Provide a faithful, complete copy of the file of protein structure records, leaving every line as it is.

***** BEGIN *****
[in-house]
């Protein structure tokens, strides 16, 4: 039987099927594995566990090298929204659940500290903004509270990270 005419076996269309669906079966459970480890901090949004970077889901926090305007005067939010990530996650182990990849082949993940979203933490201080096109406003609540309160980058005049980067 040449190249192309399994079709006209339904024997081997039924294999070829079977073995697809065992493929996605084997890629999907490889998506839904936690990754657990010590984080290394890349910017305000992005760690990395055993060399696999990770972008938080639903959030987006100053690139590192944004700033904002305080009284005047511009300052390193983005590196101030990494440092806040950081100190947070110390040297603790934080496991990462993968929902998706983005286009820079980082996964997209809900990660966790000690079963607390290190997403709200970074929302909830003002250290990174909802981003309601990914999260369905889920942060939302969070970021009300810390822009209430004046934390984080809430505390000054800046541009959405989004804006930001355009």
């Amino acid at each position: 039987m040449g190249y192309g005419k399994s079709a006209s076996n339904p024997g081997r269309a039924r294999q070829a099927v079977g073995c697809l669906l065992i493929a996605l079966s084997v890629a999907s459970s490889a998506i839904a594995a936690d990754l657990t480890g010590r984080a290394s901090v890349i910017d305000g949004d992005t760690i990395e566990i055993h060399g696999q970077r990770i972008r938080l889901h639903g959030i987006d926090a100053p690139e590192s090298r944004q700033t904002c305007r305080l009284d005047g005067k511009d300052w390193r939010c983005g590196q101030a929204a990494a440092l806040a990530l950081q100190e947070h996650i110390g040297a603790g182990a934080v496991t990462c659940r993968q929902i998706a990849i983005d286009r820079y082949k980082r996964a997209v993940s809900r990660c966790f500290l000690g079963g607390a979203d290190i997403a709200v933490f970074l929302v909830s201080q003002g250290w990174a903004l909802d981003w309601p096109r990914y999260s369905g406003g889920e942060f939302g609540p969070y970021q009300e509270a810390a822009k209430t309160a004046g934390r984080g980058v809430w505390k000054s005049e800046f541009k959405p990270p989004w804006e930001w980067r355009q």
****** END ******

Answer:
[in-house]
């Protein structure tokens, strides 16, 4: 039987099927594995566990090298929204659940500290903004509270990270 005419076996269309669906079966459970480890901090949004970077889901926090305007005067939010990530996650182990990849082949993940979203933490201080096109406003609540309160980058005049980067 040449190249192309399994079709006209339904024997081997039924294999070829079977073995697809065992493929996605084997890629999907490889998506839904936690990754657990010590984080290394890349910017305000992005760690990395055993060399696999990770972008938080639903959030987006100053690139590192944004700033904002305080009284005047511009300052390193983005590196101030990494440092806040950081100190947070110390040297603790934080496991990462993968929902998706983005286009820079980082996964997209809900990660966790000690079963607390290190997403709200970074929302909830003002250290990174909802981003309601990914999260369905889920942060939302969070970021009300810390822009209430004046934390984080809430505390000054800046541009959405989004804006930001355009």
């Amino acid at each position: 039987m040449g190249y192309g005419k399994s079709a006209s076996n339904p024997g081997r269309a039924r294999q070829a099927v079977g073995c697809l669906l065992i493929a996605l079966s084997v890629a999907s459970s490889a998506i839904a594995a936690d990754l657990t480890g010590r984080a290394s901090v890349i910017d305000g949004d992005t760690i990395e566990i055993h060399g696999q970077r990770i972008r938080l889901h639903g959030i987006d926090a100053p690139e590192s090298r944004q700033t904002c305007r305080l009284d005047g005067k511009d300052w390193r939010c983005g590196q101030a929204a990494a440092l806040a990530l950081q100190e947070h996650i110390g040297a603790g182990a934080v496991t990462c659940r993968q929902i998706a990849i983005d286009r820079y082949k980082r996964a997209v993940s809900r990660c966790f500290l000690g079963g607390a979203d290190i997403a709200v933490f970074l929302v909830s201080q003002g250290w990174a903004l909802d981003w309601p096109r990914y999260s369905g406003g889920e942060f939302g609540p969070y970021q009300e509270a810390a822009k209430t309160a004046g934390r984080g980058v809430w505390k000054s005049e800046f541009k959405p990270p989004w804006e930001w980067r355009q």